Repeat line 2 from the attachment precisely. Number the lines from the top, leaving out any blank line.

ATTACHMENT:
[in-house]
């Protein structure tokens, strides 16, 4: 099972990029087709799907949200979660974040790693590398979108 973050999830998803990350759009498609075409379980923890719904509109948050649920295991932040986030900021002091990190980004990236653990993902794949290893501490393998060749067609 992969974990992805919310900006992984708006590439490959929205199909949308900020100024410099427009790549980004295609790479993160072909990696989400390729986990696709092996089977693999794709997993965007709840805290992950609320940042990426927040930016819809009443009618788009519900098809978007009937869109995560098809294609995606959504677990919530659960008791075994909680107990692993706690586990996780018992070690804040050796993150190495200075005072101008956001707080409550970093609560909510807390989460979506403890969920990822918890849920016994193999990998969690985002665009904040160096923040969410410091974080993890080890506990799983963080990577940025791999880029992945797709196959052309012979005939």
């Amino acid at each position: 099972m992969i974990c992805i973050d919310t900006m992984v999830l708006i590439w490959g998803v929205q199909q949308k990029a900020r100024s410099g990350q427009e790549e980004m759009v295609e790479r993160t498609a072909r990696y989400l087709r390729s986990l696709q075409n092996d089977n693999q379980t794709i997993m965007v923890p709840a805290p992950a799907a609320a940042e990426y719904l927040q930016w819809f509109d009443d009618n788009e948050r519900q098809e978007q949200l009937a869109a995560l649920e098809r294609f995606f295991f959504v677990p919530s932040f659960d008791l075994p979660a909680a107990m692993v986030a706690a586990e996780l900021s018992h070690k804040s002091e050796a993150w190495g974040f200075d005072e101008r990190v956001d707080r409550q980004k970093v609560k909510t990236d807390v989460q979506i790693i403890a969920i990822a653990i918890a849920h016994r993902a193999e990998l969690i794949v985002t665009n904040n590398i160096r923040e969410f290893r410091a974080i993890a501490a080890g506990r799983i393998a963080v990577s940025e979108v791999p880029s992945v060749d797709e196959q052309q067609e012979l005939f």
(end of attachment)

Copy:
């Protein structure tokens, strides 16, 4: 099972990029087709799907949200979660974040790693590398979108 973050999830998803990350759009498609075409379980923890719904509109948050649920295991932040986030900021002091990190980004990236653990993902794949290893501490393998060749067609 992969974990992805919310900006992984708006590439490959929205199909949308900020100024410099427009790549980004295609790479993160072909990696989400390729986990696709092996089977693999794709997993965007709840805290992950609320940042990426927040930016819809009443009618788009519900098809978007009937869109995560098809294609995606959504677990919530659960008791075994909680107990692993706690586990996780018992070690804040050796993150190495200075005072101008956001707080409550970093609560909510807390989460979506403890969920990822918890849920016994193999990998969690985002665009904040160096923040969410410091974080993890080890506990799983963080990577940025791999880029992945797709196959052309012979005939």